The U.S. Senate approved President Joe Biden’s $1.9 trillion COVID-19 relief package early Friday (Feb. 5), The Wall Street Journal reported.
The House had passed its own budget resolution and will consider the Senate’s version. The tie-breaking vote was cast by Vice President Kamala Harris in her first tie-breaking vote.
The House and Senate have to greenlight the same versions of proposed legislation. Lawmakers are planning to approve a version prior to expanded unemployment benefits ending in mid-March.
Part of Biden’s relief plan calls for gradually raising the minimum wage to $15 an hour, but Congress could be prevented from raising the minimum wage to that amount because of a Republican amendment. Biden’s proposal also aims to increase federal unemployment assistance, expand school aid and provide $1,400 checks to many U.S. citizens. Further, the proposal would provide funds for vaccine distribution and offer aid to schools.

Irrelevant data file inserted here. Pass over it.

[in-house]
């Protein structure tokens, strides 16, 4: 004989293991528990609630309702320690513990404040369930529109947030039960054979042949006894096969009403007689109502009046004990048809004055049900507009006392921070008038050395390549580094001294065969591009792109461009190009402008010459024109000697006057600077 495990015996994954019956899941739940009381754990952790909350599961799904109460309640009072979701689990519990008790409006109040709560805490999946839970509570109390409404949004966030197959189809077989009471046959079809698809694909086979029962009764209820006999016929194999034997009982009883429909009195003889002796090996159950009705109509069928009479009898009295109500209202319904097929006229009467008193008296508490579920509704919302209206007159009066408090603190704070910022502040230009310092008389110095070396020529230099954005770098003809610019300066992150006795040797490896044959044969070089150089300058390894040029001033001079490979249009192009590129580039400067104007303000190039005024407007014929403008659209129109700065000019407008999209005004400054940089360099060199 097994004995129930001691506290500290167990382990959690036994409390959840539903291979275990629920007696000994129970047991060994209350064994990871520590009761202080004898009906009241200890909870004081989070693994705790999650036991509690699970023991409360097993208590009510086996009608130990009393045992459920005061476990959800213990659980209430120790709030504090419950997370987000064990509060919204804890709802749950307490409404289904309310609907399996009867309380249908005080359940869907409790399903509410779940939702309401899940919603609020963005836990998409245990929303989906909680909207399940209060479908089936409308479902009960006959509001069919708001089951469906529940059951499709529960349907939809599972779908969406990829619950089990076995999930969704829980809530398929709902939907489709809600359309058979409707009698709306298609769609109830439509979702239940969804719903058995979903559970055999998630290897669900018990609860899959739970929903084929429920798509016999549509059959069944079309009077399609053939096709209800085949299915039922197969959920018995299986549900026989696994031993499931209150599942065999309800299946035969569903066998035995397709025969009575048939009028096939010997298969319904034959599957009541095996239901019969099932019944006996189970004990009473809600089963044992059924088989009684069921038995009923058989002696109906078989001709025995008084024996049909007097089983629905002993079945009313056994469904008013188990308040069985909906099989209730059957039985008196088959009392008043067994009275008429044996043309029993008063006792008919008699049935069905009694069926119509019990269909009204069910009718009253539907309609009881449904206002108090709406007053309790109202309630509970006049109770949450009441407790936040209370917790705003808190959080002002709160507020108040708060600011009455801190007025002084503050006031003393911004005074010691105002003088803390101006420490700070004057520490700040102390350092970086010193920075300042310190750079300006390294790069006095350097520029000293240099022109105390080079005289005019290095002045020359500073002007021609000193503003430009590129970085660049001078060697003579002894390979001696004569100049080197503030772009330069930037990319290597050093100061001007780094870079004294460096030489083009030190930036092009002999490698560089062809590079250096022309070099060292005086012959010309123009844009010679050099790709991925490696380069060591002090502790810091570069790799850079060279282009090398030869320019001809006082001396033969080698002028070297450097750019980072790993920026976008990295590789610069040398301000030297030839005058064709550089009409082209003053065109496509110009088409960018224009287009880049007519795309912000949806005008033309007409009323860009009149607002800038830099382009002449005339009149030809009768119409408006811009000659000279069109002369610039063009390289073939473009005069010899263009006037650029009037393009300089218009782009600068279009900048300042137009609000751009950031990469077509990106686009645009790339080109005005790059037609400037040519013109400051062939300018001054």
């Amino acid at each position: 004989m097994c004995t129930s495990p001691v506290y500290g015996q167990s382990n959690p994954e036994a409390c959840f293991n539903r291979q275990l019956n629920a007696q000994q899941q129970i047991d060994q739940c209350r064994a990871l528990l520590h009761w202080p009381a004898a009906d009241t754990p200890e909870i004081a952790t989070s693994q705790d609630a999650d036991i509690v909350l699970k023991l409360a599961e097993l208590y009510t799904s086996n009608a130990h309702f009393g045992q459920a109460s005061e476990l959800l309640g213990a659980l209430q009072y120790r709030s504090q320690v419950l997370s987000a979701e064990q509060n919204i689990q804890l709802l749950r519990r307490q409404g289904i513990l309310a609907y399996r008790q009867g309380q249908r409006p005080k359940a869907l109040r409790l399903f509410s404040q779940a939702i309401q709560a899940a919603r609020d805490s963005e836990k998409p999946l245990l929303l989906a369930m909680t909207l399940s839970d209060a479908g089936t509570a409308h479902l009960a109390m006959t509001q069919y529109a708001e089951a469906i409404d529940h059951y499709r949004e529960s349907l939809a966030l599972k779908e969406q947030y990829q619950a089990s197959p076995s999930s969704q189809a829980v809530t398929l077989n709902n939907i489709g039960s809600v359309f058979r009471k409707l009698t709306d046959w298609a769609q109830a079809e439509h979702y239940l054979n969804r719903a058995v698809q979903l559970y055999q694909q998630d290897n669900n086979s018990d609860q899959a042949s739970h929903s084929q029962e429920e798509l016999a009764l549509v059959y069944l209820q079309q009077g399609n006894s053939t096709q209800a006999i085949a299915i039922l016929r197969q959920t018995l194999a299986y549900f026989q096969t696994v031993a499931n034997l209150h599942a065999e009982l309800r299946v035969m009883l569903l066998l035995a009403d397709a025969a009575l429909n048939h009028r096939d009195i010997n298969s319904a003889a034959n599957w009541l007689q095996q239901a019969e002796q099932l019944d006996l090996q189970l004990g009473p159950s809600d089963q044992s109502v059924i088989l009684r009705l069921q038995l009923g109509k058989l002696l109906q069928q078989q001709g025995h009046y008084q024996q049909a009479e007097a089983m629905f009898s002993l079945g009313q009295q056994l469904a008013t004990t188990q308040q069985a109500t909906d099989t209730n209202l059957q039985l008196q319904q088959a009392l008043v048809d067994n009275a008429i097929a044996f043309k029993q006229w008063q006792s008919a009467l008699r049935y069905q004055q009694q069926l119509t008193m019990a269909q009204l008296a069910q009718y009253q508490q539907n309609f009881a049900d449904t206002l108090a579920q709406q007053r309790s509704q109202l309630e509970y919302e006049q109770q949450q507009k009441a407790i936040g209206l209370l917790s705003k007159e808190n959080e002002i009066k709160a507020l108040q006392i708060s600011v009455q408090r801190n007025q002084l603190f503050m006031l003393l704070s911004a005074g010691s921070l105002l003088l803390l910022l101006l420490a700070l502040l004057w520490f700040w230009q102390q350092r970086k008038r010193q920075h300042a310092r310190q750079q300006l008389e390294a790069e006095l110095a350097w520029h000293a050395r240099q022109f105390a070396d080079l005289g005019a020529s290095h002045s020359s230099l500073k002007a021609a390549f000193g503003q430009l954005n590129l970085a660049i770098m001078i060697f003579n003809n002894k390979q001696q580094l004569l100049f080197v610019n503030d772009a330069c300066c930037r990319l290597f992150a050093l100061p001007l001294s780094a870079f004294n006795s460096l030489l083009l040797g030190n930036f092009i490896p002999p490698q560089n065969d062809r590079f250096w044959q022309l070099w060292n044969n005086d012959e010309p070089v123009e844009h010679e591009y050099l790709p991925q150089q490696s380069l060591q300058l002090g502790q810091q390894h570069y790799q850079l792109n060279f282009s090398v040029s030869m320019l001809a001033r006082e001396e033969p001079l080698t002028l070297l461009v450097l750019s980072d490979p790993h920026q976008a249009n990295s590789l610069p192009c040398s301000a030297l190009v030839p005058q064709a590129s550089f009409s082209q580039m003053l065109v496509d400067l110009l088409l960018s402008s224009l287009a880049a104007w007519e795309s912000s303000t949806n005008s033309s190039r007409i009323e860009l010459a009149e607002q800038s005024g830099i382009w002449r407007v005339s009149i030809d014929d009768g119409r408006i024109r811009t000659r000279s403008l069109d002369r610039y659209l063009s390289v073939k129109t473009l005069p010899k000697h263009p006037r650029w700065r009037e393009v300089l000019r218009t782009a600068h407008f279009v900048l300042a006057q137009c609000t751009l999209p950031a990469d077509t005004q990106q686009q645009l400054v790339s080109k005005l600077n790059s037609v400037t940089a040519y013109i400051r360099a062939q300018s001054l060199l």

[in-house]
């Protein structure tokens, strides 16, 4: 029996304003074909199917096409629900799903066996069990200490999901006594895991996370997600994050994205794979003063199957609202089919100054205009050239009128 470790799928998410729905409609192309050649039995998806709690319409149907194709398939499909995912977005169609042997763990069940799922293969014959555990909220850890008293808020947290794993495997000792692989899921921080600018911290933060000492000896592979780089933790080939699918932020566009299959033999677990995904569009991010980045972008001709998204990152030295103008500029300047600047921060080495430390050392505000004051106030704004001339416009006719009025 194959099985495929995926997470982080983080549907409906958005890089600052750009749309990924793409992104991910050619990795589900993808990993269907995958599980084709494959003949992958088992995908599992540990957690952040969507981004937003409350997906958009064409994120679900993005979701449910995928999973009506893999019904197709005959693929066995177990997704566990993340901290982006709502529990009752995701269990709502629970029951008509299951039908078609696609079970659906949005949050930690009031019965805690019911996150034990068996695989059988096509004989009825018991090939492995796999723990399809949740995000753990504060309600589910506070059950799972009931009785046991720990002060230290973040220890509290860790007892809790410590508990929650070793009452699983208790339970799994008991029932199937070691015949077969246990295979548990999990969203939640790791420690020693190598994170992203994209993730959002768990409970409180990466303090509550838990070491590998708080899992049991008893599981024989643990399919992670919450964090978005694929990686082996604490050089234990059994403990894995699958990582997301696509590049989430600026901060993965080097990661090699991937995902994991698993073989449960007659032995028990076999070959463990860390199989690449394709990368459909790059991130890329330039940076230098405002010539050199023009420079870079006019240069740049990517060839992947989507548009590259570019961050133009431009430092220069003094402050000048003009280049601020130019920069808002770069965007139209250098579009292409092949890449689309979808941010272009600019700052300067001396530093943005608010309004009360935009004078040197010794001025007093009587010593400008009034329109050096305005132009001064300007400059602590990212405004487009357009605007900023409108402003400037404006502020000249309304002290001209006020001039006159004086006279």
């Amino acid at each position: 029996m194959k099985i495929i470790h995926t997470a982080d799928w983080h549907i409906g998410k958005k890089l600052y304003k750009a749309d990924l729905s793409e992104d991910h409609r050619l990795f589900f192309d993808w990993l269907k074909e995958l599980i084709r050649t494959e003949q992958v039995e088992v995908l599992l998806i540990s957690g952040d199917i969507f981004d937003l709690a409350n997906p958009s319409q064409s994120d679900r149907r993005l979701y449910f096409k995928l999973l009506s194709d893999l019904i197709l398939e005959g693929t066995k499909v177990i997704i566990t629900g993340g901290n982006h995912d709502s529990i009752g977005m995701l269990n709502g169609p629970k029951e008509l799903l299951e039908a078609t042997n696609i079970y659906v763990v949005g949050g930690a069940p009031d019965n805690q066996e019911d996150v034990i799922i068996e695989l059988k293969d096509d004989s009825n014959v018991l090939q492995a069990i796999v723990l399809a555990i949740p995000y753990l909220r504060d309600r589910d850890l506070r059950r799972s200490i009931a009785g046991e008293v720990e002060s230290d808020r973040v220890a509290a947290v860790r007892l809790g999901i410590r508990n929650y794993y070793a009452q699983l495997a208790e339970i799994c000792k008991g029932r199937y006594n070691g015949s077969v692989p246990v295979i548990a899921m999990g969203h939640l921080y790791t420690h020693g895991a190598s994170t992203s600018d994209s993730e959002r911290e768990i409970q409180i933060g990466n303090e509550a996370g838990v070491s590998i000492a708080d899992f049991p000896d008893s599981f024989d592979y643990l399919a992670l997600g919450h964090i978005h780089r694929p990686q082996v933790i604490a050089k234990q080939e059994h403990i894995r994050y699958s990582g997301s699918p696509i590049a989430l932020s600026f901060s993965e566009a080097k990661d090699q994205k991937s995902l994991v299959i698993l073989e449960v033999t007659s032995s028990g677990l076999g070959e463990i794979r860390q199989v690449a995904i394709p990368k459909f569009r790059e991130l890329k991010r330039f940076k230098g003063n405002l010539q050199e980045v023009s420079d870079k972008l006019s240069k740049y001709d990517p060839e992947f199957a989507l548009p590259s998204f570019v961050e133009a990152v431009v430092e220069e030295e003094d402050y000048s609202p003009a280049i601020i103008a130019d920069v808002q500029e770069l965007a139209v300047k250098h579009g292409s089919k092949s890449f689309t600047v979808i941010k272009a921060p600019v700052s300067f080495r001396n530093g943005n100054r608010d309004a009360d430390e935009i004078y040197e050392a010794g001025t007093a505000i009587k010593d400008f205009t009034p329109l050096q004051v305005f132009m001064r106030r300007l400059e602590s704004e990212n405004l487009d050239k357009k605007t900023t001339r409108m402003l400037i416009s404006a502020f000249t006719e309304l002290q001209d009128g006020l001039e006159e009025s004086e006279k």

The amendment was approved by the Senate on a voice vote after Sen. Bernie Sanders (I., Vt.) said that Democrats had been looking to raise the minimum wage for many years. “I will do everything that I can to make sure a $15 an hour minimum wage is included in this reconciliation bill, but there appears to be some misunderstanding,” Sanders said. “It was never my intention to raise the minimum wage immediately and during the pandemic.”
An amendment was offered to make sure people in upper-income brackets don’t get approved for the proposed $1,400 check, as per Sen. Joe Manchin (D., W.Va.), Sen. Susan Collins (R., Maine) and a group of bipartisan senators.
At the end of last month, Republicans proposed a stimulus compromise that would provide $600 billion in COVID-19 relief. They say that their legislation offers more targeted assistance, working to provide help to the Americans with the greatest need.